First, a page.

“Hearing that–it’s devastating,” he said when asked how he felt about the lack of proper healthcare funding for first responders. “As firefighters, we consider each other brothers.” It was clear that Khavasov had been immediately embraced into the family and that connectedness is a top priority for the FDNY. I learned that it’s through the Uniformed Firefighters Association of Greater New York, which Khavasov referred to as the union, that every station is given information about whatever protests and meetings they can attend to support the bill. “This is why we’re fighting.” Khavasov said, referring again to the inherent bond that all first responders share. “This is why we help the union to fight for those benefits that those firefighters from 9/11 need and deserve.”
    “Do you feel like this bill is getting enough coverage?” I asked, despite knowing the answer. 
    “I feel like it’s not. It’s not enough until the bill is actually processed and is… secured for all the 9/11 survivors. Once it’s secured, then we don’t really need the coverage.” Khavasov stressed the importance of “security” within the VCF.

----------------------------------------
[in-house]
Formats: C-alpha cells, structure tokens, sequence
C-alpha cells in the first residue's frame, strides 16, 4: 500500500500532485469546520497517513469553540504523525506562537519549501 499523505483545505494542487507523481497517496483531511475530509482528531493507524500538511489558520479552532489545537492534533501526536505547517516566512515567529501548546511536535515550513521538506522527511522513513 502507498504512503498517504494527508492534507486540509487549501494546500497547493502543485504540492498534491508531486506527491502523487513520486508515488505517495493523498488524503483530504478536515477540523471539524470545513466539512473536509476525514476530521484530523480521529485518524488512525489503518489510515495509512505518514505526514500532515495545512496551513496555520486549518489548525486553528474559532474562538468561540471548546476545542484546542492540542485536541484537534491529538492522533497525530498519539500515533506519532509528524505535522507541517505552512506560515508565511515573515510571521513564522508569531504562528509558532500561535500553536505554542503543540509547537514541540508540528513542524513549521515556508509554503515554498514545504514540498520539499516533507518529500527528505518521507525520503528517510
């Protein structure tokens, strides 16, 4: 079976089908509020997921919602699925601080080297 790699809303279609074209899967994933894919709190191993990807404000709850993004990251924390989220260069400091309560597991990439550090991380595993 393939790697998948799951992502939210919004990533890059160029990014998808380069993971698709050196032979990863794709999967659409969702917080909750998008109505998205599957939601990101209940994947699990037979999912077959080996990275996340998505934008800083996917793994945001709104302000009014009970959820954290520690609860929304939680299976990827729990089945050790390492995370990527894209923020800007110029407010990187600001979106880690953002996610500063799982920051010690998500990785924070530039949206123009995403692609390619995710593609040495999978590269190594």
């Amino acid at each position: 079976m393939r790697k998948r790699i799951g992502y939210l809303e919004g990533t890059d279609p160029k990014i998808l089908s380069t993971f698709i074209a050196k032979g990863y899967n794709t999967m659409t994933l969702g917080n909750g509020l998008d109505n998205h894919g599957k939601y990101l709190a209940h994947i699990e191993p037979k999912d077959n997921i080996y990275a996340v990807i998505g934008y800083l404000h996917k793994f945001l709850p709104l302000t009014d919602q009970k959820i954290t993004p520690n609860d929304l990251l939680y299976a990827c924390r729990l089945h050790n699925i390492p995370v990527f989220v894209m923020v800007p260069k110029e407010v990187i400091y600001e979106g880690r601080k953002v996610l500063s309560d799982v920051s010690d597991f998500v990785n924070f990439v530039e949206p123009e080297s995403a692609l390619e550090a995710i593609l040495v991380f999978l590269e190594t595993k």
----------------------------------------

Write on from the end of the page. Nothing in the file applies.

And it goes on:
It occured to me, in that moment, that security was the thing most lacking for victims since that infamous day in 2001. Jon Stewart’s unfiltered rage suddenly made sense. Though the fund has never received forceful objection, confirmation has been difficult to achieve. When it was reopened to pay for first responder healthcare, claims of 9/11-related illnesses were doubted. After all, the EPA had claimed the air was safe for volunteers to continue working at Ground Zero after the attacks. In 2015, reauthorization of the VCF was a slow process. This is where Jon Stewart began to be more vocal in his involvement, making appearances on his former late night show (now hosted by Trevor Noah), and routinely denouncing politicians for not prioritizing refunding. Firemen like Ray Pfiefer and Luis Alverez, who actually attended the most recent hearing before passing away soon after, began advocating for a replenishing of the VCF as well. However, the five-year guarantee was not enough, Khavasov enformed me. “As time goes on, people that were struck with the 9/11 symptoms, cancers–abnormal cancers…” Khavasov’s natural smile flattened out into a solemn line before returning to the point of his statement. “Every year more and more come out, but a lot more die out, so you have less and less people…it is [up to us] to help out–to basically publicize it. To keep it secure.”